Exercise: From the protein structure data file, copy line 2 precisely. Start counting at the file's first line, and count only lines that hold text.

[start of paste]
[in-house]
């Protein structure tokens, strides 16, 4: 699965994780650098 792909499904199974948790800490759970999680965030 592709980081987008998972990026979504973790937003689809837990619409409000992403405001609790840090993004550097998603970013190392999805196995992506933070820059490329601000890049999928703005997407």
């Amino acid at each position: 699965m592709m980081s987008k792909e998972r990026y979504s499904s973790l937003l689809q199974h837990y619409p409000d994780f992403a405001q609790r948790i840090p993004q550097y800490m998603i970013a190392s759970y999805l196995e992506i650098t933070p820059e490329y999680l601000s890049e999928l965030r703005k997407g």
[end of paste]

């Protein structure tokens, strides 16, 4: 699965994780650098 792909499904199974948790800490759970999680965030 592709980081987008998972990026979504973790937003689809837990619409409000992403405001609790840090993004550097998603970013190392999805196995992506933070820059490329601000890049999928703005997407």